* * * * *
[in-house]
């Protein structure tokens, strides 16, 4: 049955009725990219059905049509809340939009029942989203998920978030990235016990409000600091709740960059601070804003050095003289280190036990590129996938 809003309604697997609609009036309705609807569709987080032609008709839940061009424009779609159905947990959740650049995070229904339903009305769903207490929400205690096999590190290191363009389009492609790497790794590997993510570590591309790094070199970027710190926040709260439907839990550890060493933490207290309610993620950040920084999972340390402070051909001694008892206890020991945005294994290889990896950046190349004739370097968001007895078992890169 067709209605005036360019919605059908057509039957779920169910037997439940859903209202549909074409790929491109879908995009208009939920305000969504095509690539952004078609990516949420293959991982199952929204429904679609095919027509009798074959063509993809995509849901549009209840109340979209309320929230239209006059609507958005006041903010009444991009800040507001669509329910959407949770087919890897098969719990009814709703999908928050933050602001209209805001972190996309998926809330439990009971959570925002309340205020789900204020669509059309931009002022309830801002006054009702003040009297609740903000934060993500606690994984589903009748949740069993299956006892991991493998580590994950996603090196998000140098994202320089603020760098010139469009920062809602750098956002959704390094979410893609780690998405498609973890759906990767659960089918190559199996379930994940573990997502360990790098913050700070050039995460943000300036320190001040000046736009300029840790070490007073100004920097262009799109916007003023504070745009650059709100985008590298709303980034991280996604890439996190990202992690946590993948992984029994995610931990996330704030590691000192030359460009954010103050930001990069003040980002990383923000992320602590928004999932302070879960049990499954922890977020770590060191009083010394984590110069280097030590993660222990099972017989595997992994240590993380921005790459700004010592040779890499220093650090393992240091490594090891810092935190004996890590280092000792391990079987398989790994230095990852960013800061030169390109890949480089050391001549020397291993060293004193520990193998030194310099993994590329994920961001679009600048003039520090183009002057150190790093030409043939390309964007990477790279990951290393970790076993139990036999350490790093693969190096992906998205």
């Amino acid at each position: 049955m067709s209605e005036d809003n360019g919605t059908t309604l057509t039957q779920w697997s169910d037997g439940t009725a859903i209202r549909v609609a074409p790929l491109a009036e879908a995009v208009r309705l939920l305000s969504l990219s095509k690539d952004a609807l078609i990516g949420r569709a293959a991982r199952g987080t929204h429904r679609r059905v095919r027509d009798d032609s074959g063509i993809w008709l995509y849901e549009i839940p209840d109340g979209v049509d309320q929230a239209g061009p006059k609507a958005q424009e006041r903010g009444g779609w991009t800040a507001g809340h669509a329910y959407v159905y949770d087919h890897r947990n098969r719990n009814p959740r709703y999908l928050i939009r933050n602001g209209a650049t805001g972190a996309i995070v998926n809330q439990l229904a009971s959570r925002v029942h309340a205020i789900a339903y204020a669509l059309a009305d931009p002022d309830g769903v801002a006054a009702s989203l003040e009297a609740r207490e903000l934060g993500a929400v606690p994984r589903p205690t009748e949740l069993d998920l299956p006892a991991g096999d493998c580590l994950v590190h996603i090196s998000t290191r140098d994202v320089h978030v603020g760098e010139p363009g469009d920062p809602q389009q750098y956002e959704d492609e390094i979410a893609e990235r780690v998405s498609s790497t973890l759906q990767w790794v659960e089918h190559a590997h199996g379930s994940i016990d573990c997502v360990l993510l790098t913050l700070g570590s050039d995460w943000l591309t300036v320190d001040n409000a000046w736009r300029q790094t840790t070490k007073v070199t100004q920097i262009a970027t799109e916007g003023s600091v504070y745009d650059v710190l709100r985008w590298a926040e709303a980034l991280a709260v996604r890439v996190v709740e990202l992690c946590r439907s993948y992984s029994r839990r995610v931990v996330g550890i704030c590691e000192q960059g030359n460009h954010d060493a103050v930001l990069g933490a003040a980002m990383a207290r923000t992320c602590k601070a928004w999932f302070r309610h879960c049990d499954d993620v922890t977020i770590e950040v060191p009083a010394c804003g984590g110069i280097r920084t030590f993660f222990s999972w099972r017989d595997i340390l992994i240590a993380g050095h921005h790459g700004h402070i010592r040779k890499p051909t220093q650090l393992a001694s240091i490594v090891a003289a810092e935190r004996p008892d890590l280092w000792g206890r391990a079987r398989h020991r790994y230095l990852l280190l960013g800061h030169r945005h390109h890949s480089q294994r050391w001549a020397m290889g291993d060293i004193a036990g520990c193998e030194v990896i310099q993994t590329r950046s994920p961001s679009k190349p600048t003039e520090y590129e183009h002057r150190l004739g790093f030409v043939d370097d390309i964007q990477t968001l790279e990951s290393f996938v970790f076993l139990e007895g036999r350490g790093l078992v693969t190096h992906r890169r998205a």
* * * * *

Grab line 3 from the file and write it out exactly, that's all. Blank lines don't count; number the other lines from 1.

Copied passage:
């Amino acid at each position: 049955m067709s209605e005036d809003n360019g919605t059908t309604l057509t039957q779920w697997s169910d037997g439940t009725a859903i209202r549909v609609a074409p790929l491109a009036e879908a995009v208009r309705l939920l305000s969504l990219s095509k690539d952004a609807l078609i990516g949420r569709a293959a991982r199952g987080t929204h429904r679609r059905v095919r027509d009798d032609s074959g063509i993809w008709l995509y849901e549009i839940p209840d109340g979209v049509d309320q929230a239209g061009p006059k609507a958005q424009e006041r903010g009444g779609w991009t800040a507001g809340h669509a329910y959407v159905y949770d087919h890897r947990n098969r719990n009814p959740r709703y999908l928050i939009r933050n602001g209209a650049t805001g972190a996309i995070v998926n809330q439990l229904a009971s959570r925002v029942h309340a205020i789900a339903y204020a669509l059309a009305d931009p002022d309830g769903v801002a006054a009702s989203l003040e009297a609740r207490e903000l934060g993500a929400v606690p994984r589903p205690t009748e949740l069993d998920l299956p006892a991991g096999d493998c580590l994950v590190h996603i090196s998000t290191r140098d994202v320089h978030v603020g760098e010139p363009g469009d920062p809602q389009q750098y956002e959704d492609e390094i979410a893609e990235r780690v998405s498609s790497t973890l759906q990767w790794v659960e089918h190559a590997h199996g379930s994940i016990d573990c997502v360990l993510l790098t913050l700070g570590s050039d995460w943000l591309t300036v320190d001040n409000a000046w736009r300029q790094t840790t070490k007073v070199t100004q920097i262009a970027t799109e916007g003023s600091v504070y745009d650059v710190l709100r985008w590298a926040e709303a980034l991280a709260v996604r890439v996190v709740e990202l992690c946590r439907s993948y992984s029994r839990r995610v931990v996330g550890i704030c590691e000192q960059g030359n460009h954010d060493a103050v930001l990069g933490a003040a980002m990383a207290r923000t992320c602590k601070a928004w999932f302070r309610h879960c049990d499954d993620v922890t977020i770590e950040v060191p009083a010394c804003g984590g110069i280097r920084t030590f993660f222990s999972w099972r017989d595997i340390l992994i240590a993380g050095h921005h790459g700004h402070i010592r040779k890499p051909t220093q650090l393992a001694s240091i490594v090891a003289a810092e935190r004996p008892d890590l280092w000792g206890r391990a079987r398989h020991r790994y230095l990852l280190l960013g800061h030169r945005h390109h890949s480089q294994r050391w001549a020397m290889g291993d060293i004193a036990g520990c193998e030194v990896i310099q993994t590329r950046s994920p961001s679009k190349p600048t003039e520090y590129e183009h002057r150190l004739g790093f030409v043939d370097d390309i964007q990477t968001l790279e990951s290393f996938v970790f076993l139990e007895g036999r350490g790093l078992v693969t190096h992906r890169r998205a």